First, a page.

Benedetto da Majano
A well-known Florentine sculptor and architect of the Renaissance, b. 1442; d. May 24, 1498
Majano, BENEDETTO DA, a well-known Florentine sculptor and architect of the Renaissance, b. at Ma-o, Tuscany, 1442; d. at Florence, May 24, 1498. During his early life he cultivated the art of wood-mosaic, at which he was singularly expert. King Corvinus of Hungary invited him to his court, and it is said that the destruction on the journey of some preciously executed inlay work he was taking to his royal patron induced the artist to seek more durable material. In 1471-72 he carved the monumental altar for the Duomo of Faenza dedicated to San Savino; in 1474, the bust of Pietro Mellini, shrewd and life-like, in the Bargello; in 1480, the framework of the doorway at the Palazzo Vecchio, a delicate piece of chiselling still in place. Also in 1480, with his brother Giuliano, he built and made the sculptures for the little oratory of the Madonna dell ‘Olivo, outside Prato. The charming adolescent St. John of the Bargello is ascribed to the year 1481. In 1489 Benedetto designed the Strozzi Palace at Florence which still stands (continued by Cronaca), one of the most picturesque memorials of its day. It is believed he went to Naples in 1490, and there executed various sculptures, among others an Annunciation at the church of Monte Oliveto. The tomb of Filippo Strozzi, with its lovely roundel of Mother and Child supported by cherubs (S. Maria Novella, Florence), dates from about 1491. In 1493-94 he made carvings at San Gimignano in the chapel of the child-patron, Santa Fina; a bust of Onofrio Vanni in the sacristy; and the beautiful tomb of San Bartolo in the church of Sant’ Agostino; the circular high-relief in the arch of the Madonna and Infant Blessing is one of his most exquisite creations. Benedetto’s best-known and most esteemed production is the pulpit at the Franciscan church of Santa Croce, Florence (about 1495). Minor works are the group of the seated Madonna and Child at the oratory of the Misericordia, Florence; the bust of Giotto at the Duomo, and of Squarcialupi in the Bargello; in Siena, the reliefs of the Evangelists at the Duomo, and a marble ciborium in the church of S. Domenico; a fine bust of Filippo Strozzi in the Louvre, Paris, and another in Berlin; and a door found at Borgo San Sepolcro, now in a private collection at Palermo. The portico of S. Maria delle Grazie, at Arezzo, is his. He was buried in the crypt of S. Lorenzo. Bode is of the opinion that he was the Florentine who most nearly approached the German School, but, in his best works, he retains the subtilty and distinction, the fineness and nervous beauty of Donatello and of Rossellino.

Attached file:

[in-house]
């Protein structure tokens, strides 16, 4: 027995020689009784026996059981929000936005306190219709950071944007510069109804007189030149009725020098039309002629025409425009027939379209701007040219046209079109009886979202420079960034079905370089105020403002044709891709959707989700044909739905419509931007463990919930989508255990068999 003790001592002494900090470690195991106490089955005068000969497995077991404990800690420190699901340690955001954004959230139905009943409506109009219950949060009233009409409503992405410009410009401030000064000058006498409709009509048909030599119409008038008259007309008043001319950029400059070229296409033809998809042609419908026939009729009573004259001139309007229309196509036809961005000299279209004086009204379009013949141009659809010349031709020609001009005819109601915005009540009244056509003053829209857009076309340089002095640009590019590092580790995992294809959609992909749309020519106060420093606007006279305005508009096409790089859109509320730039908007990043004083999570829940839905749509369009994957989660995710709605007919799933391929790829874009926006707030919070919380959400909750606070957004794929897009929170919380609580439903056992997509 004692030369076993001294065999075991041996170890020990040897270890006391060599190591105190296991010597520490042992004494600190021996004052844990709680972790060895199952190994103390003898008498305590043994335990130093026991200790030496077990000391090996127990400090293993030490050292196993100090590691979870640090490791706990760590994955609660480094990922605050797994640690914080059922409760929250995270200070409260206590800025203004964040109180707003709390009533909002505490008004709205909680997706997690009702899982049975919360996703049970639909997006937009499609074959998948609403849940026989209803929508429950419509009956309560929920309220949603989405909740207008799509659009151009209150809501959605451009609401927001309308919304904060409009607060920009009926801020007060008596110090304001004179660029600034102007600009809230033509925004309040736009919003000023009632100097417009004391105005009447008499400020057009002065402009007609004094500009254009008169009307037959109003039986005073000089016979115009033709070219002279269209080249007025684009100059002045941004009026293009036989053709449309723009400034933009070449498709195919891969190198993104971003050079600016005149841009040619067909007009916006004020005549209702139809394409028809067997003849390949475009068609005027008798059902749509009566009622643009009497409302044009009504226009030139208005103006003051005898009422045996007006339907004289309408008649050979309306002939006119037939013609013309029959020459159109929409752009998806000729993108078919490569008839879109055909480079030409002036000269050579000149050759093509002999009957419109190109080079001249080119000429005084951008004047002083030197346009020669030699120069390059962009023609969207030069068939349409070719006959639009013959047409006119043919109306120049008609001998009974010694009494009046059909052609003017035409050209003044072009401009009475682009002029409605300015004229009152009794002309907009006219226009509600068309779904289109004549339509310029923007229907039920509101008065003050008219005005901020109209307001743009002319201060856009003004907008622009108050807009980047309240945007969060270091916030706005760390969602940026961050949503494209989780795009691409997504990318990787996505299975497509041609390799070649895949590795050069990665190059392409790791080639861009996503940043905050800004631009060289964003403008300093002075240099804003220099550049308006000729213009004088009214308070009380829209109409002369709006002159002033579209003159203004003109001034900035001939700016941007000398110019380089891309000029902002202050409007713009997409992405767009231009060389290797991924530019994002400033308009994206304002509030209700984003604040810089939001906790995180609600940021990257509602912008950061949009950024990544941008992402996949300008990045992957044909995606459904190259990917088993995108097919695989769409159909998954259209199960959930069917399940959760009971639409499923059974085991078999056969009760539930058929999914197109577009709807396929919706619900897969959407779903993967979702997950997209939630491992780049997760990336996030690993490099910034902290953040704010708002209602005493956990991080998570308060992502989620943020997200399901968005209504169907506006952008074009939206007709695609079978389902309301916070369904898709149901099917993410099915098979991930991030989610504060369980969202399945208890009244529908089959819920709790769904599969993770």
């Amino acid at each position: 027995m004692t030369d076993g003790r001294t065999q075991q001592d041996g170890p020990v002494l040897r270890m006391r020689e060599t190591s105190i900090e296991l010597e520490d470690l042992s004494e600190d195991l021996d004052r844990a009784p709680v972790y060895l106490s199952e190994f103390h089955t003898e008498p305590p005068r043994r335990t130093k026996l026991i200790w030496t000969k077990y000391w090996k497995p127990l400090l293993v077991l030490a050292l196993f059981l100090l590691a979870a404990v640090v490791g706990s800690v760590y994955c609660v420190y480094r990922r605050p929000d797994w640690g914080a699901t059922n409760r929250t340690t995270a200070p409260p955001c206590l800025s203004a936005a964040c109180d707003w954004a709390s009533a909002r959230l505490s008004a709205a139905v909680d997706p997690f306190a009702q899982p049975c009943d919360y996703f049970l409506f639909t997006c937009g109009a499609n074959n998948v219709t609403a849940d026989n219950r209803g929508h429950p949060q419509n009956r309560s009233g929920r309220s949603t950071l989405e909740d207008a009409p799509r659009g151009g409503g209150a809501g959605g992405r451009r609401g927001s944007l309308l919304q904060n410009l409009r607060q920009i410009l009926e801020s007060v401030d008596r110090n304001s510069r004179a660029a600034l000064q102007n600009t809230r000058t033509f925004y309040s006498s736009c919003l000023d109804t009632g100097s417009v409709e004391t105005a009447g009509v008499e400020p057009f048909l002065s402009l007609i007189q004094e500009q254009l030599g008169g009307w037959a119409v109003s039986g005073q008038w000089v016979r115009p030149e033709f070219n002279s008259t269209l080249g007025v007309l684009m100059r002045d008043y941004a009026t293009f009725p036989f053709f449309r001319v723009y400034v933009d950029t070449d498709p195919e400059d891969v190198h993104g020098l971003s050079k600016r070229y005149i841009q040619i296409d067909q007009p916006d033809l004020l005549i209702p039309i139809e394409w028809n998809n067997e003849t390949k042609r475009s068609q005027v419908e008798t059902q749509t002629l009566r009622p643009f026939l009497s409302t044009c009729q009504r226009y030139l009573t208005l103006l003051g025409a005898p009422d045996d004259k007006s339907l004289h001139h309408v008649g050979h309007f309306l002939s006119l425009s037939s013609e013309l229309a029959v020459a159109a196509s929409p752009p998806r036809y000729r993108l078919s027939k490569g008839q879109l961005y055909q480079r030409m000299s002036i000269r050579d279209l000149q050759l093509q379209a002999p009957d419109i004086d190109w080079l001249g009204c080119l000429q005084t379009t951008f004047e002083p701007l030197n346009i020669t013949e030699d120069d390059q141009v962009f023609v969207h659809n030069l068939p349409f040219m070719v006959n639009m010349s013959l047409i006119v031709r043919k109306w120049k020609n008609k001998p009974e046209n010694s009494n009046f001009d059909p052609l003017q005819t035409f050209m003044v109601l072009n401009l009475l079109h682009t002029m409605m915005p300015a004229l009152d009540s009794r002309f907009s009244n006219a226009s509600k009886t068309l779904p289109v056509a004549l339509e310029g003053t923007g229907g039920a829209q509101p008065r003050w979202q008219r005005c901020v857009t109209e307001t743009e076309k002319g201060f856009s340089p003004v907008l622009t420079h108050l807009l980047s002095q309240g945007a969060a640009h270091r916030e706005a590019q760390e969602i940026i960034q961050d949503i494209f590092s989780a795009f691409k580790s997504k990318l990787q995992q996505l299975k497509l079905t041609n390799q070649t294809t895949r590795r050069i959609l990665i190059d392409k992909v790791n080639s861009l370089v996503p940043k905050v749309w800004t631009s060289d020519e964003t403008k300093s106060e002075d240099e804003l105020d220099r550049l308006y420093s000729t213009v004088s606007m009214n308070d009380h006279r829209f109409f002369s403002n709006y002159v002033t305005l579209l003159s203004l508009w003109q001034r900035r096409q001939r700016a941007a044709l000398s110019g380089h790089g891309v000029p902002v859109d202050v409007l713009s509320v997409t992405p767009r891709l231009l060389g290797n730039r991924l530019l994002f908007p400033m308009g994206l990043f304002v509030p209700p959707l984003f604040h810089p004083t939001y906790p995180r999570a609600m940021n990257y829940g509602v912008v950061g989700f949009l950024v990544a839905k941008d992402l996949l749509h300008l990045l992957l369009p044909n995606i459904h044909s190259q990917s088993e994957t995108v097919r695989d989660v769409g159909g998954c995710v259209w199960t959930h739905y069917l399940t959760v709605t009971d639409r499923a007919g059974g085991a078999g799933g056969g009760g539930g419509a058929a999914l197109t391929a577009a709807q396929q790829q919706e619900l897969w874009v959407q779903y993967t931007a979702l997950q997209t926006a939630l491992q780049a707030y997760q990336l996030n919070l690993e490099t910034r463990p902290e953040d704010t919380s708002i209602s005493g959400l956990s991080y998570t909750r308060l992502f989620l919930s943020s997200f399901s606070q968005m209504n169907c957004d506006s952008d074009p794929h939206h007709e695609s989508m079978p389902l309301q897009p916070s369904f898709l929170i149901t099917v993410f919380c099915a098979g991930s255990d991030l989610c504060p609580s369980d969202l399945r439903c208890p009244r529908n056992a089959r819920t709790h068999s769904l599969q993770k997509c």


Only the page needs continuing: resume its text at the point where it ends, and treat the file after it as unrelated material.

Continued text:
M. L. HANDLEY